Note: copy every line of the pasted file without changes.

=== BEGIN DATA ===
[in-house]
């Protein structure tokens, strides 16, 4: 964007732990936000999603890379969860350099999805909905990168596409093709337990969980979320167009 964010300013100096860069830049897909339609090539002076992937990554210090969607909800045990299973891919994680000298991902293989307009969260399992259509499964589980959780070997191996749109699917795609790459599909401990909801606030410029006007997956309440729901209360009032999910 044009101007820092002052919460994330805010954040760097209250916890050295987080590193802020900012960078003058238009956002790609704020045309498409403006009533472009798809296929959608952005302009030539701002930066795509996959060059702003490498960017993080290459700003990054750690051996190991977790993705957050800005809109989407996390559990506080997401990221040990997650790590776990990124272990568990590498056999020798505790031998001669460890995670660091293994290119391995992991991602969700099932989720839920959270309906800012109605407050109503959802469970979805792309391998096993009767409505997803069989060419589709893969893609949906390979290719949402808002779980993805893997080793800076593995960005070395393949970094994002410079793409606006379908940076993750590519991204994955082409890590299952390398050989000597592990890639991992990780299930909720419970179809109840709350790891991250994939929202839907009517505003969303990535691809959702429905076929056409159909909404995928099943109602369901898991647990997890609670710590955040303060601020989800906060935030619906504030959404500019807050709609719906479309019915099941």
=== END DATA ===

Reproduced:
[in-house]
């Protein structure tokens, strides 16, 4: 964007732990936000999603890379969860350099999805909905990168596409093709337990969980979320167009 964010300013100096860069830049897909339609090539002076992937990554210090969607909800045990299973891919994680000298991902293989307009969260399992259509499964589980959780070997191996749109699917795609790459599909401990909801606030410029006007997956309440729901209360009032999910 044009101007820092002052919460994330805010954040760097209250916890050295987080590193802020900012960078003058238009956002790609704020045309498409403006009533472009798809296929959608952005302009030539701002930066795509996959060059702003490498960017993080290459700003990054750690051996190991977790993705957050800005809109989407996390559990506080997401990221040990997650790590776990990124272990568990590498056999020798505790031998001669460890995670660091293994290119391995992991991602969700099932989720839920959270309906800012109605407050109503959802469970979805792309391998096993009767409505997803069989060419589709893969893609949906390979290719949402808002779980993805893997080793800076593995960005070395393949970094994002410079793409606006379908940076993750590519991204994955082409890590299952390398050989000597592990890639991992990780299930909720419970179809109840709350790891991250994939929202839907009517505003969303990535691809959702429905076929056409159909909404995928099943109602369901898991647990997890609670710590955040303060601020989800906060935030619906504030959404500019807050709609719906479309019915099941």